Tuesday, 14 February 2012

Politics, religion, football and Government

Tonight, I tried multi-multi-tasking.

First, and undoubtedly most aesthetically pleasing, I set off to watch Barcelona. Played at its very best, nothing, nothing is more beautiful than football. Faced with the imminent end of the World and with but a few hours to go, who would swap listening to La Traviata, reading Tess of the D'Urbervilles or watching The Godfather for the chance to see, one last time, the 1970 World Cup Final. Or France against Portugal in '84 or indeed this Barcelona team at any time. A thing of beauty is a joy forever.

Secondly however, I tried to follow events in Dingwall where Saints were playing Ross County in the Cup. I suspect the football did not quite match up in quality to that produced by the Catalans and it's a hell of a long way to Dingwall at any time, let alone midweek in February, but 169 dedicated Buds did so nonetheless. I am now  ashamed not to be in the company of that band of brothers (some women among them). I salute their courage, their fortitude, their indefatigability. Safe journey home.

It is impossible to explain why this is, even when it's ugly, the beautiful game, but it is. And yet there is little more ugly than the rivalry between Rangers and Celtic.

It would be great if Scottish Football was like all-Ireland Hurling or English Cricket; organised on a County basis, with your loyalty predetermined by the place of your birth, or at least the place of your residence. And, indeed, for many of us, from Paisley, or Motherwell, or Dunfermline or even Dingwall, Scottish Football is.

But, for good or ill, well actually overwhelmingly for ill, Scottish football also has a tribal element.

Now, entire books have been written on how that has come about. I do not propose to attempt to precis them here.

And that tribalism pervades almost every aspect of Scottish life, not least politics. Historically, my Party has been associated with Celtic, despite notable exceptions like Andy Kerr or Brian Donohoe. And the Parties of the Right, despite equally notable exceptions like Roseanna Cunningham or.......(I'm struggling here), have been associated with Rangers.

Now, when one or other of these institutions gets into difficulty about which politicians might have a legitimate view, that causes difficulty.

When Rab C Nesbitt famously described Jim Sillars as "the Hun in the Sun", everybody understood the joke. But when Nicola Sturgeon issues a mealy mouthed regret about the potential demise of a major employer in her constituency everybody also understands her difficulty.

Particularly if that demise is as a result of failure to meet the tax obligations incumbent, personally and sportingly, on the rest of us.

BUT. Senior Scottish Football is kept (just) alive by television money. Much as we all would wish that there was a worldwide television audience for St Mirren v Motherwell, there simply is not. There is not even much of an audience for St Mirren v Rangers or indeed Motherwell v Celtic. The interest, and the money, is in Rangers v Celtic.

And that money ends up in all of our pockets; St Mirren and Motherwell not least. And Celtic above all.

So, tonight, Margaret Curran can appeal to HMRC to have an eye to the wider picture. But the First Minister is on the horns of a dilemma. And silent.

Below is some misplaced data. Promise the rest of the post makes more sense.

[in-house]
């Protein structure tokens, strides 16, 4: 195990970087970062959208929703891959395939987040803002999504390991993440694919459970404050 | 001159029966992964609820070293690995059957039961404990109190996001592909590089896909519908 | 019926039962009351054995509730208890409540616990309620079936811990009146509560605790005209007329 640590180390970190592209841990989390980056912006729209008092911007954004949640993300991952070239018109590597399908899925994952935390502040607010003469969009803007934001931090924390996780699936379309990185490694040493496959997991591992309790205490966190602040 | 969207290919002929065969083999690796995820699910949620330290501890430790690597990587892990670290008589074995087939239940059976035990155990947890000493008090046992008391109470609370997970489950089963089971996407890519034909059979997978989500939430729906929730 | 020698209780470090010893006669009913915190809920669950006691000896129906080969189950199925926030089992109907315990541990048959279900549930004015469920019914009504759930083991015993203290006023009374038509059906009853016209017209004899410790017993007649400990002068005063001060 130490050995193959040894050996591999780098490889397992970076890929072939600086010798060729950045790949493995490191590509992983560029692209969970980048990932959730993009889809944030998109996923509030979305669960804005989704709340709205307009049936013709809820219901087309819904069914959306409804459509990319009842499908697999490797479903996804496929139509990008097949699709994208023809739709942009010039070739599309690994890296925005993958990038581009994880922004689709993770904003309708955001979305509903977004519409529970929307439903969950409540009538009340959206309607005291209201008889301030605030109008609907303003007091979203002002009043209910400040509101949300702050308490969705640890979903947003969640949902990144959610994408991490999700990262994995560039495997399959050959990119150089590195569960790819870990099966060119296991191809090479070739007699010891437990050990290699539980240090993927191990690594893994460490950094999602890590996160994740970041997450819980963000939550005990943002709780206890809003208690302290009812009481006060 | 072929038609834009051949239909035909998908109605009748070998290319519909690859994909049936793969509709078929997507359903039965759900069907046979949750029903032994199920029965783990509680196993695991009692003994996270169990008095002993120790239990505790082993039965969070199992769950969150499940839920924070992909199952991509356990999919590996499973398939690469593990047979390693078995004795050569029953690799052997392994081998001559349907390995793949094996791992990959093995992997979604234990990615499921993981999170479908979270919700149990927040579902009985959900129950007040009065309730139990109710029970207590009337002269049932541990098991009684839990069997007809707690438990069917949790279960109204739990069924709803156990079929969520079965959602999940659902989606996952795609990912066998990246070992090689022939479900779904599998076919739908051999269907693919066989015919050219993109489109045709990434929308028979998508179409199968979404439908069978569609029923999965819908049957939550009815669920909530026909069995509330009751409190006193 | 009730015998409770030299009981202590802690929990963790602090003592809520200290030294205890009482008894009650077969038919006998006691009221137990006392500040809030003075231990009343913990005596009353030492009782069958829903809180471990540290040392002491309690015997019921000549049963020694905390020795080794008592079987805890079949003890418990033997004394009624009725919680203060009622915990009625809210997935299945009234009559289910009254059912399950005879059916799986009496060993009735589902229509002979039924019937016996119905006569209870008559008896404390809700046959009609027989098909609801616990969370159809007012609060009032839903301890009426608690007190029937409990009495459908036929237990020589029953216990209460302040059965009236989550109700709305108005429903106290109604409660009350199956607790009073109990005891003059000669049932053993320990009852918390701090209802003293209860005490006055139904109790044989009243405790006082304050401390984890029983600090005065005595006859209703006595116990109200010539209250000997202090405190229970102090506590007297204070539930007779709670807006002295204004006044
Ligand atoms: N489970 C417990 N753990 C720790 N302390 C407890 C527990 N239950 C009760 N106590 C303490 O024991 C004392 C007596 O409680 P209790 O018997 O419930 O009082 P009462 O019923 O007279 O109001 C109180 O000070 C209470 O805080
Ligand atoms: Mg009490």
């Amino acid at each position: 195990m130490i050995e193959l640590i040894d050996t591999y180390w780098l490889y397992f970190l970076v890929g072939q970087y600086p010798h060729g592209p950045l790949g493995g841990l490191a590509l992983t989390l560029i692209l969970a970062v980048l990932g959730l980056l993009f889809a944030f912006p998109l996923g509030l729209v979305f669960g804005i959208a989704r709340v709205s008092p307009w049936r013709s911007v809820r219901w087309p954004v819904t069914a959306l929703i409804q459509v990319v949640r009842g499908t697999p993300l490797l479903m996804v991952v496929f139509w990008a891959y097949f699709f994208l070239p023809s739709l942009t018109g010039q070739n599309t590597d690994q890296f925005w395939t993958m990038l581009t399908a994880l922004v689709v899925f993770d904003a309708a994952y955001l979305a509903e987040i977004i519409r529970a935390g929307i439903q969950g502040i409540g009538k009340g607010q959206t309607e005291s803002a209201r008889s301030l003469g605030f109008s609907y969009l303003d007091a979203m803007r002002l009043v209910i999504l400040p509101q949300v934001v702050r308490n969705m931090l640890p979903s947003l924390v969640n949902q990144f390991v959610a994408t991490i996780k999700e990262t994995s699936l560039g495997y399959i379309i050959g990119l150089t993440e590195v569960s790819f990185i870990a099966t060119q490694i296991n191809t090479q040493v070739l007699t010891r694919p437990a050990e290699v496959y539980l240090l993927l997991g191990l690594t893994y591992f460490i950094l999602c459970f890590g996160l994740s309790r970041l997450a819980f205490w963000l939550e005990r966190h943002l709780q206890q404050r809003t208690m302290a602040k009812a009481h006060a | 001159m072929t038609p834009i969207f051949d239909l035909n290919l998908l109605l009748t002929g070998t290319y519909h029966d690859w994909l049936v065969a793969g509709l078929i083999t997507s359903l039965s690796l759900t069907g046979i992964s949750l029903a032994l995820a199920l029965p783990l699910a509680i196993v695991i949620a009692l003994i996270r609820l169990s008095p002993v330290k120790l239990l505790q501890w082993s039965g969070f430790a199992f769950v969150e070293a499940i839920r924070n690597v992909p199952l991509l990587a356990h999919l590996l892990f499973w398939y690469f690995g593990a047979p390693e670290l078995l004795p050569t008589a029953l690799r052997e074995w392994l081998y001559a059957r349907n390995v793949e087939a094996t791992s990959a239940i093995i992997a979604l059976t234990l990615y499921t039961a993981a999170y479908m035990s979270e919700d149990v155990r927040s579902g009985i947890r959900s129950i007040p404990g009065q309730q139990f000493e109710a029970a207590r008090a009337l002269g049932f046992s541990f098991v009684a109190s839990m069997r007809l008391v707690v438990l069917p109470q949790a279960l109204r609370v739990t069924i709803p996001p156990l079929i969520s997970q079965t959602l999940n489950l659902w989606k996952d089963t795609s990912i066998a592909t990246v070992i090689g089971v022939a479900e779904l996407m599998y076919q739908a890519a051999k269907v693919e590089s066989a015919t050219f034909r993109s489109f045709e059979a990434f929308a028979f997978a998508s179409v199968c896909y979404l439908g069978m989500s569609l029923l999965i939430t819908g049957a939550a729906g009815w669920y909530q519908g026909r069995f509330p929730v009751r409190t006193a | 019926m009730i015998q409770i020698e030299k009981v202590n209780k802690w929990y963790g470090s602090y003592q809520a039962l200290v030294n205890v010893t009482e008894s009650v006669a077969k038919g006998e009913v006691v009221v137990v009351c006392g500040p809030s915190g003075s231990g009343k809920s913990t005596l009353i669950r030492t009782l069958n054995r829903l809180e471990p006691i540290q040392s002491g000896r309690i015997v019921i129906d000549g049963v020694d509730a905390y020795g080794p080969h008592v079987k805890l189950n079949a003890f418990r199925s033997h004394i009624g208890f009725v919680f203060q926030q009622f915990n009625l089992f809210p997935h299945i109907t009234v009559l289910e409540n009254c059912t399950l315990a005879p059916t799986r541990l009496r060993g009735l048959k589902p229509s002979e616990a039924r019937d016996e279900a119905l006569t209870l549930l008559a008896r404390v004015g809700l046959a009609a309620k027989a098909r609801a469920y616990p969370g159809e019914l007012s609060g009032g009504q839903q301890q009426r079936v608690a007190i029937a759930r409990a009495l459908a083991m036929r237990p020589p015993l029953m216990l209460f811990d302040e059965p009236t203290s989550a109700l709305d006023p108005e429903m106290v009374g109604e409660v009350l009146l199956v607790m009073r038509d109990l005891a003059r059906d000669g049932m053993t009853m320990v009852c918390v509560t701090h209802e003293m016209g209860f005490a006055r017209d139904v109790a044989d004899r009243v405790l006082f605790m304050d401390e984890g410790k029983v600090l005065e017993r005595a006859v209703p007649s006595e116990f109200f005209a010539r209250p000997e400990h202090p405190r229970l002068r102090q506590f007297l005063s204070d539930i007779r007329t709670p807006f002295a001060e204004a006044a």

Express support for Rangers and he not only places himself on the side of tax dodging wide boys but he also risks the loss of the long solicited "Celtic" vote. But wash his hands of Rangers and he concedes that never mind Scotland being able to run an Independent economy, we can't even run a viable Football League.

To govern is to choose. Time for Eck to make that choice. And for the press not to allow him to avoid the difficult answer with a chuckle.

6 comments:

  1. LOL @ the sneaky Roseanna Cunningham "parties of the right". Just you keep telling yourself that, Ian.

    ReplyDelete
  2. I don't really understand your point. If there was a serious and imminent danger of Rangers actually going out of existence it would be fair to ask why action wasn't being taken. But despite the hysteria we aren't at that stage yet. I heard Shona Robison on the radio this morning saying that she is speaking to the administrators today so the SG is not being inactive.

    ReplyDelete
  3. Why should the Scottish government have any responsibility for a private sporting company? It was mismanaged and either owes the 'Revenue' as a major creditor or it doesn't. But of course Mr Smart has to try to make an anti SNP point. Why was Nicola Sturgeon's statement mealy mouthed?
    The sad people who support either of the 'Old Firm' teams and then equate that support with the Tory Party or Labour (and I'm sure that's not all supporters) ought to wake up and support a government that cares about Scotland.

    ReplyDelete
  4. "And that money ends up in all of our pockets;"

    Bollocks it does. It ends up in the pockets of Rangers and Celtic, who spend it all on foreign players bought from foreign clubs, sending the money directly out of our game. Scottish football is strongest when Rangers and/or Celtic are weakest.

    http://wingsland.podgamer.com/why-scotland-doesnt-need-rangers/

    ReplyDelete
  5. (And of course, in Rangers' case, it comes directly OUT of our pockets, in the shape of what looks like £60m of written-off tax due to the Treasury. How many schools and hospitals and libraries could that have kept open? And you're suggesting we should be grateful?)

    ReplyDelete